[Education] 5 ways for your child to combat the back-to-school blues

Going back to school can be a joyous occasion. (Pixabay)
Going back to school can be a joyous occasion. (Pixabay)

By Adrian Kuek (Joyous Learning) and Marcus Goh

The holidays are coming to an end, and the new school year looms ahead. Although everyone’s preparing for the festive season, school starts merely seven days after the Christmas season — so it’s a very short period between holidaying and studying. Adjusting to the school routine of waking up early and sitting down for lessons for half a day can be challenging for your child, especially in the first few weeks of school.

So here are five ways to combat those back-to-school blues. You don’t have to cut short your holidays, but you can bridge the vast difference between the holiday mood and school days to make going back to school easier for your child.

Go back to regular sleeping habits. (Pixabay)
Go back to regular sleeping habits. (Pixabay)

1. Slowly go back to a regular sleeping schedule

Now that it’s the holidays, chances are that your child has erratic sleep schedules. They sleep late, wake up late, and if you went on holiday there’s jet lag to worry about. There’s no penalty for sleeping or waking up late though, so why worry?

Well, it’s going to be a huge adjustment to your child’s regular sleeping/waking hours when school starts. So what you can do is to slowly get them back to their regular bed times. Get them to sleep earlier by 15 minutes every night until they go back to their school time sleeping schedule. Sleeping 15 minutes earlier every day is easier than getting them to sleep 2 hours earlier the night before school, especially since they’ll probably be anxious and unable to sleep the night before the first day of school.

Get your child's new textbooks early. (Pixabay)
Get your child’s new textbooks early. (Pixabay)

2. Involve your child in getting new textbooks 

It’s also time to look through those book lists and buy textbooks. Instead of getting the books for your child, ask them to take charge of buying new textbooks for the school term. They can look up the book covers of the next textbooks they will have to buy and a few reviews or write-ups about said textbooks, so they have some awareness of their school materials.

Buying the actual textbooks won’t be difficult, but if you can get your child involved in it, you can let them double check the textbooks before purchasing them. That way, they gain a sense of ownership over their new school books. They’ll have to look at them for an entire year anyway, so you might get as well get them off to a good start!

Colourful stationery is always a plus. (Pixabay)
Colourful stationery is always a plus. (Pixabay)

3. Give them a budget for new stationery

Your child probably doesn’t need new stationery, but this is the one aspect of going back to school that excites all students. Buying stationery is the equivalent of academic shopping, and everyone enjoys having new things to bring to school. You don’t want them to overspend though, so give them a budget for buying new stationery and let them decide what’s important.

If there’s still some money leftover, let them put it into their savings so that they feel that they’re in control. Again, it’s about giving children ownership over their studies, and this is one way to achieve that.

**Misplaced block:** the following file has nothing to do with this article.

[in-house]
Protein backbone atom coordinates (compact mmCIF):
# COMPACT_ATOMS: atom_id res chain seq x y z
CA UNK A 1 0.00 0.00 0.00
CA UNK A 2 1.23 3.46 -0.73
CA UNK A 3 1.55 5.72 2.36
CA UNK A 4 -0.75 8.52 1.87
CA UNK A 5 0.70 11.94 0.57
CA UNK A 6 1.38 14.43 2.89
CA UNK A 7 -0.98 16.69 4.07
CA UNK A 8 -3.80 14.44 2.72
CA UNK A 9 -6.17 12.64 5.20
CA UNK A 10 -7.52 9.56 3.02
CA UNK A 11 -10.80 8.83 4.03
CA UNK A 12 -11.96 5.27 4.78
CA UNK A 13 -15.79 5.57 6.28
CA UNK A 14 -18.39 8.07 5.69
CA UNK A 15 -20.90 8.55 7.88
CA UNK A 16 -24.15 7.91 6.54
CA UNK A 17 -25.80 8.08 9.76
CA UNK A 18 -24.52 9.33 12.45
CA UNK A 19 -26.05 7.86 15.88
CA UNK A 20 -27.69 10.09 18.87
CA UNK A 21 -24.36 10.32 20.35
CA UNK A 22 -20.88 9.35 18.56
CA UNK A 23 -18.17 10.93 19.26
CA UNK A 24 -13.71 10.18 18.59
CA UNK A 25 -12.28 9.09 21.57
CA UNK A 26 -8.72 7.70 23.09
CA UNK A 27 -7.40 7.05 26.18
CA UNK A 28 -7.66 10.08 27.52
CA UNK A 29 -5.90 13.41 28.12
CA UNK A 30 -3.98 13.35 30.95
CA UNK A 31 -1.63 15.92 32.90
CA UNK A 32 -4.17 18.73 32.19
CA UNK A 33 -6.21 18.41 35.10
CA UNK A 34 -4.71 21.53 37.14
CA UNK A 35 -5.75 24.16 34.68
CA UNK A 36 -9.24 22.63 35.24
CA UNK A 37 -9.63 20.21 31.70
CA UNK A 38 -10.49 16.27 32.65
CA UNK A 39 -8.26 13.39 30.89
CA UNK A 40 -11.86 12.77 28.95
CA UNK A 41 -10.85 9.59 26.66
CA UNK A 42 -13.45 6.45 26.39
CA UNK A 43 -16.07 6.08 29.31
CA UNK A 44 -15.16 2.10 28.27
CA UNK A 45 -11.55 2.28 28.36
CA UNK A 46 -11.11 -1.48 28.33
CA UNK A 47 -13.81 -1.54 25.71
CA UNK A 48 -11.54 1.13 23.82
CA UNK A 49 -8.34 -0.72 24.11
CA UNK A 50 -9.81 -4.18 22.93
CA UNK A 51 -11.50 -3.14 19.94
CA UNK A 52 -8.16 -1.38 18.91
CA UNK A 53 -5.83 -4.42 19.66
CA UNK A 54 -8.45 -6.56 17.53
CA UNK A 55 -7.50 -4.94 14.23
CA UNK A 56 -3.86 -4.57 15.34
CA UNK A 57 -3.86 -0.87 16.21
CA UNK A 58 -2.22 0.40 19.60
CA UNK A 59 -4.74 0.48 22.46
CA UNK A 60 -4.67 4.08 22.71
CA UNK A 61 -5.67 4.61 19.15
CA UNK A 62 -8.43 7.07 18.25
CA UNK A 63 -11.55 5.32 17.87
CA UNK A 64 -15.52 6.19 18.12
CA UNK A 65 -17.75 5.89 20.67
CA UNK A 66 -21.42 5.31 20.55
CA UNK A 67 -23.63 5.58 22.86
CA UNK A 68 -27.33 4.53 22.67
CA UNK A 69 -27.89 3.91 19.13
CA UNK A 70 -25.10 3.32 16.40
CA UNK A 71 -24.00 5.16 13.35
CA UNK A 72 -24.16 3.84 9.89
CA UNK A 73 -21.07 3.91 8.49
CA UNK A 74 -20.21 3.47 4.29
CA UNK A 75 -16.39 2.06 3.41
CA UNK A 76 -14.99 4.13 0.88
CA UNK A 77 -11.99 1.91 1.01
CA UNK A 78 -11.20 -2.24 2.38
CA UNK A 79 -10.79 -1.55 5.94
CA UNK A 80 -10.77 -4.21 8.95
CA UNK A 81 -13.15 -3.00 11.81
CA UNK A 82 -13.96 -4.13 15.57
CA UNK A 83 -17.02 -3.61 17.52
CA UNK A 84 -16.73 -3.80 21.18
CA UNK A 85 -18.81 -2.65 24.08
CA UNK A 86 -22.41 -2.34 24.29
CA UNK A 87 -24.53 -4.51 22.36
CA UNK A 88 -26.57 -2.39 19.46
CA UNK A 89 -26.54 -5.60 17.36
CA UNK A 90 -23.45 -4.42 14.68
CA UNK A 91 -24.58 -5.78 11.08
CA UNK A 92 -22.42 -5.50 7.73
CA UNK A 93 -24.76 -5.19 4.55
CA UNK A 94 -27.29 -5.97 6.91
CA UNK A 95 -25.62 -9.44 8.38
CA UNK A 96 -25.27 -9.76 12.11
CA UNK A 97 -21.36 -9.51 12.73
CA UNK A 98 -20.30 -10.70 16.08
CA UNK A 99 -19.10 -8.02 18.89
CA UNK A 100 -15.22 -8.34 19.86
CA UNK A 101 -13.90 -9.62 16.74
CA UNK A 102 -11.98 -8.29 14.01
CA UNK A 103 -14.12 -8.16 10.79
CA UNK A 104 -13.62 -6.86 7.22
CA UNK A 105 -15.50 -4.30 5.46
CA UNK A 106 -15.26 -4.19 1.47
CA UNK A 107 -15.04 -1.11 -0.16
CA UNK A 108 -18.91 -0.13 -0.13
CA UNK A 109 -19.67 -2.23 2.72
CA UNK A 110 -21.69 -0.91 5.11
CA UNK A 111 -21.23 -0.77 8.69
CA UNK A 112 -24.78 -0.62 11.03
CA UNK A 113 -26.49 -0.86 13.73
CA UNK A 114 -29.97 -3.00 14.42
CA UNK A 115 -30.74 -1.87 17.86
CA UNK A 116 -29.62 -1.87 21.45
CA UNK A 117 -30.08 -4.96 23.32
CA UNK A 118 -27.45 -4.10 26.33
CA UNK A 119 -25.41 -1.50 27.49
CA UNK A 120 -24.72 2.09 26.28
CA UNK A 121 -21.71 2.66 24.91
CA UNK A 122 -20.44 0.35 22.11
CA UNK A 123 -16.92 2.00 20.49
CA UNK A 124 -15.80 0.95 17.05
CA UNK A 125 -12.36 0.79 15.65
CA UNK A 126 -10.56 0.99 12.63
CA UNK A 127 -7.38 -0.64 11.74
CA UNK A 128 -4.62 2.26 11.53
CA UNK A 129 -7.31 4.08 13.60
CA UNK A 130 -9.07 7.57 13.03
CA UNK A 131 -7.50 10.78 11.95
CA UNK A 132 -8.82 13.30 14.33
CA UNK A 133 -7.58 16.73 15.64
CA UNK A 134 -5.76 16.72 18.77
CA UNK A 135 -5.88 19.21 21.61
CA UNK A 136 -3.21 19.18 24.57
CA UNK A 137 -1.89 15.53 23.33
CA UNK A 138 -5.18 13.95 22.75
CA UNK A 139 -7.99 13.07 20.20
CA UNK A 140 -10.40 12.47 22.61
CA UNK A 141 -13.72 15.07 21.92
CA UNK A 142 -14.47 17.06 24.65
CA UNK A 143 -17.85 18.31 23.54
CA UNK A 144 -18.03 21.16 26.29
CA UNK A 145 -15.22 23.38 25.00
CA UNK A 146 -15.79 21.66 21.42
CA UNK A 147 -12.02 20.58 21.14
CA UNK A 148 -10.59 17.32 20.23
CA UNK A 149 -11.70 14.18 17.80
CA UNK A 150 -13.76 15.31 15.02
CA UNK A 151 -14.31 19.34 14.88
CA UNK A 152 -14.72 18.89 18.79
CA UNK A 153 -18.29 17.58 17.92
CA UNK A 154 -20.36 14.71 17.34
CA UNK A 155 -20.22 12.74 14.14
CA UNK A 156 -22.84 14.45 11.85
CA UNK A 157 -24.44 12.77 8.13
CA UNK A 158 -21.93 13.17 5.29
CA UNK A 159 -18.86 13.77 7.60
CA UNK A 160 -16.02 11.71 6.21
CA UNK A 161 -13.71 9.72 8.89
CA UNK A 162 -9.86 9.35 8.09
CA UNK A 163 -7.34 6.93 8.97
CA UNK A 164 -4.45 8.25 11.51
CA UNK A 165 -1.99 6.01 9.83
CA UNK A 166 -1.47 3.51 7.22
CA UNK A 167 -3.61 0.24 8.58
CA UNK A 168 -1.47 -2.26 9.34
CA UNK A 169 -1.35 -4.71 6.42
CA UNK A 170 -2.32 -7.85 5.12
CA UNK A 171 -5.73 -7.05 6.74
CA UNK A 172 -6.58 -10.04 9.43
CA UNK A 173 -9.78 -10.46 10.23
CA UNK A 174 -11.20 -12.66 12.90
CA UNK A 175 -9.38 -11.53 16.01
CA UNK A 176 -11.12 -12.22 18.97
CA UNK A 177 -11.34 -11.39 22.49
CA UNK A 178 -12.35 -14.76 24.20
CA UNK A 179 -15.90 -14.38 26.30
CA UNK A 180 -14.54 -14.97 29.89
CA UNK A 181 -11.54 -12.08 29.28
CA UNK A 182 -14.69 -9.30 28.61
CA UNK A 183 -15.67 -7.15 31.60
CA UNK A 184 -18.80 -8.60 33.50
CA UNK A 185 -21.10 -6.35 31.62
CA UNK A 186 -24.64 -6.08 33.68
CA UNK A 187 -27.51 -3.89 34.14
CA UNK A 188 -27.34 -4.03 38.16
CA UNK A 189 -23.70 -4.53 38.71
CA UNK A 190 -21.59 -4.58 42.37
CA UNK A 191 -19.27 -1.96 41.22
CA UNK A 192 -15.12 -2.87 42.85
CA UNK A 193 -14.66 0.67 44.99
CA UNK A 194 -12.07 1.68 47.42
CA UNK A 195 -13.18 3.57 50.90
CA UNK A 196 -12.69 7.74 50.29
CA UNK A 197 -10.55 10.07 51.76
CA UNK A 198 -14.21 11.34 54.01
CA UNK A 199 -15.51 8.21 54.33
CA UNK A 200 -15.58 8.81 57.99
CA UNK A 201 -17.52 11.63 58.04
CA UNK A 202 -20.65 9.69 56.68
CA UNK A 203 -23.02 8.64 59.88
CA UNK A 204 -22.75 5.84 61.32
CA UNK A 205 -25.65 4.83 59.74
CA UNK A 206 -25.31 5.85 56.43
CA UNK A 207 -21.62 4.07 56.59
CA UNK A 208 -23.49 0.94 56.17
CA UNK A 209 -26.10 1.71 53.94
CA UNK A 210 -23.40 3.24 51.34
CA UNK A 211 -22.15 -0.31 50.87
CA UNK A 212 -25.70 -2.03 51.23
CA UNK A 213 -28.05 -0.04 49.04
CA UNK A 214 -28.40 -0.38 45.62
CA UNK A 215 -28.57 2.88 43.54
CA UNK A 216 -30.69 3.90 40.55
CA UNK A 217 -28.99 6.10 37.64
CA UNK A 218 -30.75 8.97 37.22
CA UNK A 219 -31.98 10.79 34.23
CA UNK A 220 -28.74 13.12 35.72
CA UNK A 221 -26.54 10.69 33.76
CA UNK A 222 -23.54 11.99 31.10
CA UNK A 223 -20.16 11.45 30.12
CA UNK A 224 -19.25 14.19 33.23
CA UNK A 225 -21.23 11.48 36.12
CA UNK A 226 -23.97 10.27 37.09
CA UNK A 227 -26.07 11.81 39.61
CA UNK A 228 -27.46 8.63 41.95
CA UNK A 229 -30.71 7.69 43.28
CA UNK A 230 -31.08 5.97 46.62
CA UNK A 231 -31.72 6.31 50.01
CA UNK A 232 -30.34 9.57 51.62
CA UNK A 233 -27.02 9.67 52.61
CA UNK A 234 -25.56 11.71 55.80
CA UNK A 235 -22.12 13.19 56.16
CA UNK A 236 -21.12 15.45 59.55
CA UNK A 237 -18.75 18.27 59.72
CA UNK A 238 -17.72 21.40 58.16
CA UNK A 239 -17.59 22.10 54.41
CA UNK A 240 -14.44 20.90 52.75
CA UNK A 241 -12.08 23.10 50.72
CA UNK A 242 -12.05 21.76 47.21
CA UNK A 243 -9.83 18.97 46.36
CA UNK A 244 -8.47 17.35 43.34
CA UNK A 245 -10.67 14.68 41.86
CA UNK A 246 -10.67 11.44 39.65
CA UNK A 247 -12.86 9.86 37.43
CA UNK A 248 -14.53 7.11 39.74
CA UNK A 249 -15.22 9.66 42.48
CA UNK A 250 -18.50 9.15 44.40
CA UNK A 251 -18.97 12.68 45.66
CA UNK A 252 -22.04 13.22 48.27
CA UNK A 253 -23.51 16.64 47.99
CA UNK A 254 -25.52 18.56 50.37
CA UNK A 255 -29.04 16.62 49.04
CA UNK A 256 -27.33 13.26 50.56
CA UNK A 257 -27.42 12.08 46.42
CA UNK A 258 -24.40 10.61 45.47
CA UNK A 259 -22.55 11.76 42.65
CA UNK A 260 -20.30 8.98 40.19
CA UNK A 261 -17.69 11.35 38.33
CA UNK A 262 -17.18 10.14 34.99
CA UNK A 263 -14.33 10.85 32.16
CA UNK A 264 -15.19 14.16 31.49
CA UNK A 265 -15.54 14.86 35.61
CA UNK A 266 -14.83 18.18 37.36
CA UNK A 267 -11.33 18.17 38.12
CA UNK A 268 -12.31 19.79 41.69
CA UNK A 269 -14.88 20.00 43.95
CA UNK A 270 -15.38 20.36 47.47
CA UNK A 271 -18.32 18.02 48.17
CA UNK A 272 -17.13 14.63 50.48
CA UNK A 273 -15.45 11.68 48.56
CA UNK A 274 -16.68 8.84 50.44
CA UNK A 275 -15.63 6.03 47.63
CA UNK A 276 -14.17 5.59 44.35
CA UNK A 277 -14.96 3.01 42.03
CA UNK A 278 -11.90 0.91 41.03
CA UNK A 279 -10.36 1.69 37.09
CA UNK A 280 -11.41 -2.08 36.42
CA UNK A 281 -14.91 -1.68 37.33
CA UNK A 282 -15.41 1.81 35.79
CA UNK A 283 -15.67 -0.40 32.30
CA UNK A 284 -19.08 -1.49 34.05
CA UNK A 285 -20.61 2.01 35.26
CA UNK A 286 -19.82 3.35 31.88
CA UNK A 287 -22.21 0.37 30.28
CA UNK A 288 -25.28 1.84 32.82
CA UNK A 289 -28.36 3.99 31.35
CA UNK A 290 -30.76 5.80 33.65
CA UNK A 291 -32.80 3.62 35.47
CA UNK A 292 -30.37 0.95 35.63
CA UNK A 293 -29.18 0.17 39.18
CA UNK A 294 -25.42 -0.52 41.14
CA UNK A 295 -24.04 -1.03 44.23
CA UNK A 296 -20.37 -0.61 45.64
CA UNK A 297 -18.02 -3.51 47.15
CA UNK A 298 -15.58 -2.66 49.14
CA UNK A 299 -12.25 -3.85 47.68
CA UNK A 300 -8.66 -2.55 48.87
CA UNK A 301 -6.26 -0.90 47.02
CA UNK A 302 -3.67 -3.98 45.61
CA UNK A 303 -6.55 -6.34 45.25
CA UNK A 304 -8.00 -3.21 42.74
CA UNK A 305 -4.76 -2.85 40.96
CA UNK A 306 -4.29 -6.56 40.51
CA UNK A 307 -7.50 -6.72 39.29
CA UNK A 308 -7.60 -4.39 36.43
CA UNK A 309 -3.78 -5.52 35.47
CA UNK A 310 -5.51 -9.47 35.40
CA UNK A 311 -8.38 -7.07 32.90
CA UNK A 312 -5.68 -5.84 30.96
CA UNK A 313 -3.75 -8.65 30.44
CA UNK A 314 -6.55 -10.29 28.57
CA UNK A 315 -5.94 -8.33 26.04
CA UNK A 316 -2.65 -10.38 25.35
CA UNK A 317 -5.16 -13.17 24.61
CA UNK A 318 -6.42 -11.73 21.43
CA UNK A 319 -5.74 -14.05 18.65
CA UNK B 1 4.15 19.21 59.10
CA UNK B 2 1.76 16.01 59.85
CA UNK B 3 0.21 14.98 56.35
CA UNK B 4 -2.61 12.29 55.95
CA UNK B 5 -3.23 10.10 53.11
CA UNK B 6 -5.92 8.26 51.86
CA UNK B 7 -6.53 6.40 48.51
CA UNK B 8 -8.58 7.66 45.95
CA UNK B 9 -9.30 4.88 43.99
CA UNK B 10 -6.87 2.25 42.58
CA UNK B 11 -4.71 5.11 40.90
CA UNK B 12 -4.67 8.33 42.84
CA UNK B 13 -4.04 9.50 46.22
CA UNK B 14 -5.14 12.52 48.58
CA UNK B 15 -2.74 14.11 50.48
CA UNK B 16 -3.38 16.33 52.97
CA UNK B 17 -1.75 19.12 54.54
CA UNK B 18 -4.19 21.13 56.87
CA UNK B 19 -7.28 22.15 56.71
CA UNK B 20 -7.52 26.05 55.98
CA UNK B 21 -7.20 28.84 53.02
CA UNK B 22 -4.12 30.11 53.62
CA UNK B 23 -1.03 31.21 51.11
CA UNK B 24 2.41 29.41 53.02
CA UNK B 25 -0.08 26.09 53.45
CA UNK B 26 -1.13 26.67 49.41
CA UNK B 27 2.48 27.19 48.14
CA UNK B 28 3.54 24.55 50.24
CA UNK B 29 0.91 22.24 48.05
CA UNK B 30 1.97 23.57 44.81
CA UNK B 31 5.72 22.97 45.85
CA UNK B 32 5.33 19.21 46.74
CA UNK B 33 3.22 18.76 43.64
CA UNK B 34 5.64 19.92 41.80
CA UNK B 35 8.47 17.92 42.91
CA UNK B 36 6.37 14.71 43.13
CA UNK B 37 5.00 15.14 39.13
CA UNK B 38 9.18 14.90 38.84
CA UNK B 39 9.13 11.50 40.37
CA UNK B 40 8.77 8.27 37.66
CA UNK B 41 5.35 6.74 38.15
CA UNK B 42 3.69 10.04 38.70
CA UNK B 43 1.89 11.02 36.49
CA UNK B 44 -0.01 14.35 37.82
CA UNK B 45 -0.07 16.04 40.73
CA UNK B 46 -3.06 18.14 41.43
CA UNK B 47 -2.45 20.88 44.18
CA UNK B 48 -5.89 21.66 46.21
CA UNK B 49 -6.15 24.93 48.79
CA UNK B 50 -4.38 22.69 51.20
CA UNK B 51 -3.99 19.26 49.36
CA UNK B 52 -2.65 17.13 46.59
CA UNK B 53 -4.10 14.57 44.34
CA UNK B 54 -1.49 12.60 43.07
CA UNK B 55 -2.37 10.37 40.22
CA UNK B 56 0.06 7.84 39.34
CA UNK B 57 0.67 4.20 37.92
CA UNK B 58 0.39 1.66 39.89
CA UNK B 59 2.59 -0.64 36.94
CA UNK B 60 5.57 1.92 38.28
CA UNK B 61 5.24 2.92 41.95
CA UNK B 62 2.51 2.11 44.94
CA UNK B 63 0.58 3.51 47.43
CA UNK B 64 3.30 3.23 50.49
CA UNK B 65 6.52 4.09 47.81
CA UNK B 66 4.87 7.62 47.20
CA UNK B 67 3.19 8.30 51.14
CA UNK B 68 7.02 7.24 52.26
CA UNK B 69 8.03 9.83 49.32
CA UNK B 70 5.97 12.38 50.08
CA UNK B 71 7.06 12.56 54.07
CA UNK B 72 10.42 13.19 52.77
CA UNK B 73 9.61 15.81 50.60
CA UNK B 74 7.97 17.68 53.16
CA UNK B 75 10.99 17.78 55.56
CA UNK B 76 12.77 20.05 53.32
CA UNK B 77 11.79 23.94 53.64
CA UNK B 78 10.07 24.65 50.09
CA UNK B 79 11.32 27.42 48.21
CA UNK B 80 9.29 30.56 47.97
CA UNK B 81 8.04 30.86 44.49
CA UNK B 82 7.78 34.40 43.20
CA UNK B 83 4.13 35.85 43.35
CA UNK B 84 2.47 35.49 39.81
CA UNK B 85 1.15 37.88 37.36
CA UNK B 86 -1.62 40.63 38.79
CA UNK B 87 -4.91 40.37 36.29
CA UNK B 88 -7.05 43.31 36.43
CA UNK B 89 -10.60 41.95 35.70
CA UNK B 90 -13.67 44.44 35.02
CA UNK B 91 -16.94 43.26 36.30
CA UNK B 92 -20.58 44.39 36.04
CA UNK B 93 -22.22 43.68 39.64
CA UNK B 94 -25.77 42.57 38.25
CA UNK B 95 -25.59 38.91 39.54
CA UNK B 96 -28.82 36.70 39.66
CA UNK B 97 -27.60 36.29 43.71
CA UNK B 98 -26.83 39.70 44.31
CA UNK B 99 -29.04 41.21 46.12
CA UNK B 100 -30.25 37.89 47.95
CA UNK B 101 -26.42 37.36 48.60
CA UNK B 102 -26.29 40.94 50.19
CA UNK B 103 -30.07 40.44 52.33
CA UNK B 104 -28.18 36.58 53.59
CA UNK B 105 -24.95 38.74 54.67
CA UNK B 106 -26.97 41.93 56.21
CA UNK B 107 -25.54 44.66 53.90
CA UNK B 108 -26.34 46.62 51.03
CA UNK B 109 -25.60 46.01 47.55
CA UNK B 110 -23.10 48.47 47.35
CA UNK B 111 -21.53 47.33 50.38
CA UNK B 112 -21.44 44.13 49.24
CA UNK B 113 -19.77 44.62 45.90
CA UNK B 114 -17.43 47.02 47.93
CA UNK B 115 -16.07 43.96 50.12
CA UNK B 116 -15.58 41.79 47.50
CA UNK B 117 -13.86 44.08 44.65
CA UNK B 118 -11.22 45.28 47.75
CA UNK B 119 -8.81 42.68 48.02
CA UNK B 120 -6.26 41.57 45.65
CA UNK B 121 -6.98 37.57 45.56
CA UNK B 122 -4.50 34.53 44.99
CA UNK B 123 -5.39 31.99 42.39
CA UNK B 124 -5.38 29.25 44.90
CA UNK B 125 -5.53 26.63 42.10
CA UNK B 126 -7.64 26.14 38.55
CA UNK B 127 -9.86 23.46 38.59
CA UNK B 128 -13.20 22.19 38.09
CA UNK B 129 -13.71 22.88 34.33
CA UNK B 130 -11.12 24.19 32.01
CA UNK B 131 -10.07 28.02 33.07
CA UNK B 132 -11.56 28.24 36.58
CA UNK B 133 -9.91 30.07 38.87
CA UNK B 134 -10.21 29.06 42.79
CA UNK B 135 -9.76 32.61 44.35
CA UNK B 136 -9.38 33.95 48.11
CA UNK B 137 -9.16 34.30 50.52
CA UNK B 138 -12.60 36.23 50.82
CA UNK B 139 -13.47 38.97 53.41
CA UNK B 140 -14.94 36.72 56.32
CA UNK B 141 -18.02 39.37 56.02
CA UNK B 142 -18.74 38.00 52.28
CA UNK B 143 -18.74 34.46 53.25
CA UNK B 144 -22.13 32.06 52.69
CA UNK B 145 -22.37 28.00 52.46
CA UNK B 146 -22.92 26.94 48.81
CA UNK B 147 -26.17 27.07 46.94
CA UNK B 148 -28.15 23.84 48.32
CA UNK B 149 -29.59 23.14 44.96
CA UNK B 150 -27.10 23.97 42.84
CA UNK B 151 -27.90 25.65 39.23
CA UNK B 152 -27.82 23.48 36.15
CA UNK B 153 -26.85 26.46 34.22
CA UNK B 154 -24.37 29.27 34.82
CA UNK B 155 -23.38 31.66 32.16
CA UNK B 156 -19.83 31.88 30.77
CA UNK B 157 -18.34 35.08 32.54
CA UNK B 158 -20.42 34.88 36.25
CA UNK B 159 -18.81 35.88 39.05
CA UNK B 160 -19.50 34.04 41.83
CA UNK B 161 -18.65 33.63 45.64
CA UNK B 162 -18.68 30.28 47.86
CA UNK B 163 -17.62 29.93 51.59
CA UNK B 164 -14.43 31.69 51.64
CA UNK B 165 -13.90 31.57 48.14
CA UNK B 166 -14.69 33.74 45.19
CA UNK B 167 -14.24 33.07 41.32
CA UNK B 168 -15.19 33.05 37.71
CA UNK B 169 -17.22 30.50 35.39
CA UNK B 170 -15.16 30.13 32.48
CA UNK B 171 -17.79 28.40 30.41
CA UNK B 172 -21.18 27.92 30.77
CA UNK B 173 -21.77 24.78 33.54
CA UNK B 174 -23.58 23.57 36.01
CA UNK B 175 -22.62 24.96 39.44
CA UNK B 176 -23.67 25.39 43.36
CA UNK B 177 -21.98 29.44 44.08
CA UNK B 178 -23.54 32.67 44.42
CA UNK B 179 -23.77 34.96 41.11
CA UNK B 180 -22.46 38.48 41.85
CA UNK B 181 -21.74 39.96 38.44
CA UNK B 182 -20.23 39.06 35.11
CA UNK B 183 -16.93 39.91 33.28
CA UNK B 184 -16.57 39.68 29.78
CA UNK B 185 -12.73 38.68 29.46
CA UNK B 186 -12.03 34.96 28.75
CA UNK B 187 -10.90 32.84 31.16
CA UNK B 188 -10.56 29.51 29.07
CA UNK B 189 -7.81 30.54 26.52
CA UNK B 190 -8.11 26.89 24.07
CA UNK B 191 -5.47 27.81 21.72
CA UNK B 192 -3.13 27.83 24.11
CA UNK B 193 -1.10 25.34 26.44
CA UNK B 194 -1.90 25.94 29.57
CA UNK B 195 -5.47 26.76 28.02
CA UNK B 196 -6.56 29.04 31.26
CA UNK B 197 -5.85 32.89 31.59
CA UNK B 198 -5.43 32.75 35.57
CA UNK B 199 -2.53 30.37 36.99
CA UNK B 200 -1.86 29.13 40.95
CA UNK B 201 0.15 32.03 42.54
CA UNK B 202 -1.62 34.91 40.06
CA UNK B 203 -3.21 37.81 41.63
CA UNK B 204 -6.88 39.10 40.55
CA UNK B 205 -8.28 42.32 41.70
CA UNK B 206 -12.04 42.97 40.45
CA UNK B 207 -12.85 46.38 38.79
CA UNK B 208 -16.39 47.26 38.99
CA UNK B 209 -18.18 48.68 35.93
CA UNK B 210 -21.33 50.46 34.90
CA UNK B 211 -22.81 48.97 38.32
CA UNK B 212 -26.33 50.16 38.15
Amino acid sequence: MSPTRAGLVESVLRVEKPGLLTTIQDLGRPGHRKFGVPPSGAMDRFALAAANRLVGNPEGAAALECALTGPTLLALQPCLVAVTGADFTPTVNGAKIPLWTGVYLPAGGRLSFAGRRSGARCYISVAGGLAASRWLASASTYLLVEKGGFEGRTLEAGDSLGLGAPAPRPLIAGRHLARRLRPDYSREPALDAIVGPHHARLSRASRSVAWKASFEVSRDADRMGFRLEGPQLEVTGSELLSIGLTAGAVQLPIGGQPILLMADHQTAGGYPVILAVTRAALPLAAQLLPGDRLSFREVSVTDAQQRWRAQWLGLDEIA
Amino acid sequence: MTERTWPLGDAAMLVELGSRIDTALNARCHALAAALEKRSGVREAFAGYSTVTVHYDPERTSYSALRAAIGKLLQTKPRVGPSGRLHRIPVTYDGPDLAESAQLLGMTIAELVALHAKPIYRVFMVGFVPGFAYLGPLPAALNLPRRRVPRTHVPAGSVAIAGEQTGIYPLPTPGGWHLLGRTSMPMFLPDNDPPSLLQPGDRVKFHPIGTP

Get in touch with classmates again. (Pixabay)
Get in touch with classmates again. (Pixabay)

4. Ask them to get in touch with classmates again

If your child hasn’t been staying in touch with his classmates, now’s the time to get reacquainted. Ask them to send a Merry Christmas or Happy New Year text to get re-connected.

On a parental level, now’s the time to get in touch with your child’s classmates’ parents. You’re all equally concerned and nervous about the first day of school (sometimes more so than your child), so it’s good to share mutual worries and develop that support network. Plus, you can catch up on any information or updates that you might have missed out, and that will prevent any unwanted surprises in the new term.

They can still play, but play less. (Pixabay)
They can still play, but play less. (Pixabay)

5. Slowly set limits on leisure activities

It’s painful but necessary to get your child used to not using their mobile devices so much, playing fewer games, and watching fewer shows. You don’t have to enforce a strict ban on everything, but you should try to slowly cut back on their playtime and help them get used to the academic routine.

So what should you do in lieu of playtime? You could get them to study, but that will be challenging. Instead, get them to read books and newspapers (if they don’t) or write short pieces reflecting on their holidays. This will get their hands used to writing again, and also shift their gears back to studying.

Going back to school can be a joyous occasion. (Pixabay)
Going back to school can be a joyous occasion. (Pixabay)


It’s going to be time for school again, so make sure that you and your child are ready!

This article was written for and first published on Yahoo Singapore’s Grade Expectations.

Grade Expectations is a weekly feature on education in Singapore. Expect fun activities, useful tips and insightful news on learning. It’s not just about your child’s grades — it’s about raising a great child!

Adrian Kuek runs Joyous Learning, an enrichment centre that specialises in English, Mathematics, Science and Creative Writing for Primary. He previously served as the academic director of one of Singapore’s largest enrichment centre chains for over seven years. Send him an email if you’re keen!

Marcus Goh runs Write-Handed, a creative writing studio. At the same time, he teaches English at The Write Connection. He has been a specialist tutor for English and Literature (Secondary) since 2005.

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